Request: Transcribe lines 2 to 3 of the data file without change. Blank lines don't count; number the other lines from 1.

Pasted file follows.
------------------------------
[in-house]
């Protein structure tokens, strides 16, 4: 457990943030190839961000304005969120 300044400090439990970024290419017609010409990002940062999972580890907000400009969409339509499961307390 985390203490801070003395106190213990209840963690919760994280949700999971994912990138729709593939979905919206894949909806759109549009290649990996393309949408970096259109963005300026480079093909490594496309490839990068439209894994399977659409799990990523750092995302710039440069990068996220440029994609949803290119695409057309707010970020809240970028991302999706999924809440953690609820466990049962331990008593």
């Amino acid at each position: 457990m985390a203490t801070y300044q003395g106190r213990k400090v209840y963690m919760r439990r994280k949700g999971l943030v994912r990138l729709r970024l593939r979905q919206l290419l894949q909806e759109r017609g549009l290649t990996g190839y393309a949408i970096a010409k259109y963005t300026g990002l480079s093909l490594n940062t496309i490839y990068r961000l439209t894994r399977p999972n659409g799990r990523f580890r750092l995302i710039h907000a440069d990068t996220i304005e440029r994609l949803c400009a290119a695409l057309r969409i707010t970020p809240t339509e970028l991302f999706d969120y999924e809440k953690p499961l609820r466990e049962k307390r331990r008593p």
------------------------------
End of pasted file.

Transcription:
């Protein structure tokens, strides 16, 4: 457990943030190839961000304005969120 300044400090439990970024290419017609010409990002940062999972580890907000400009969409339509499961307390 985390203490801070003395106190213990209840963690919760994280949700999971994912990138729709593939979905919206894949909806759109549009290649990996393309949408970096259109963005300026480079093909490594496309490839990068439209894994399977659409799990990523750092995302710039440069990068996220440029994609949803290119695409057309707010970020809240970028991302999706999924809440953690609820466990049962331990008593």
């Amino acid at each position: 457990m985390a203490t801070y300044q003395g106190r213990k400090v209840y963690m919760r439990r994280k949700g999971l943030v994912r990138l729709r970024l593939r979905q919206l290419l894949q909806e759109r017609g549009l290649t990996g190839y393309a949408i970096a010409k259109y963005t300026g990002l480079s093909l490594n940062t496309i490839y990068r961000l439209t894994r399977p999972n659409g799990r990523f580890r750092l995302i710039h907000a440069d990068t996220i304005e440029r994609l949803c400009a290119a695409l057309r969409i707010t970020p809240t339509e970028l991302f999706d969120y999924e809440k953690p499961l609820r466990e049962k307390r331990r008593p």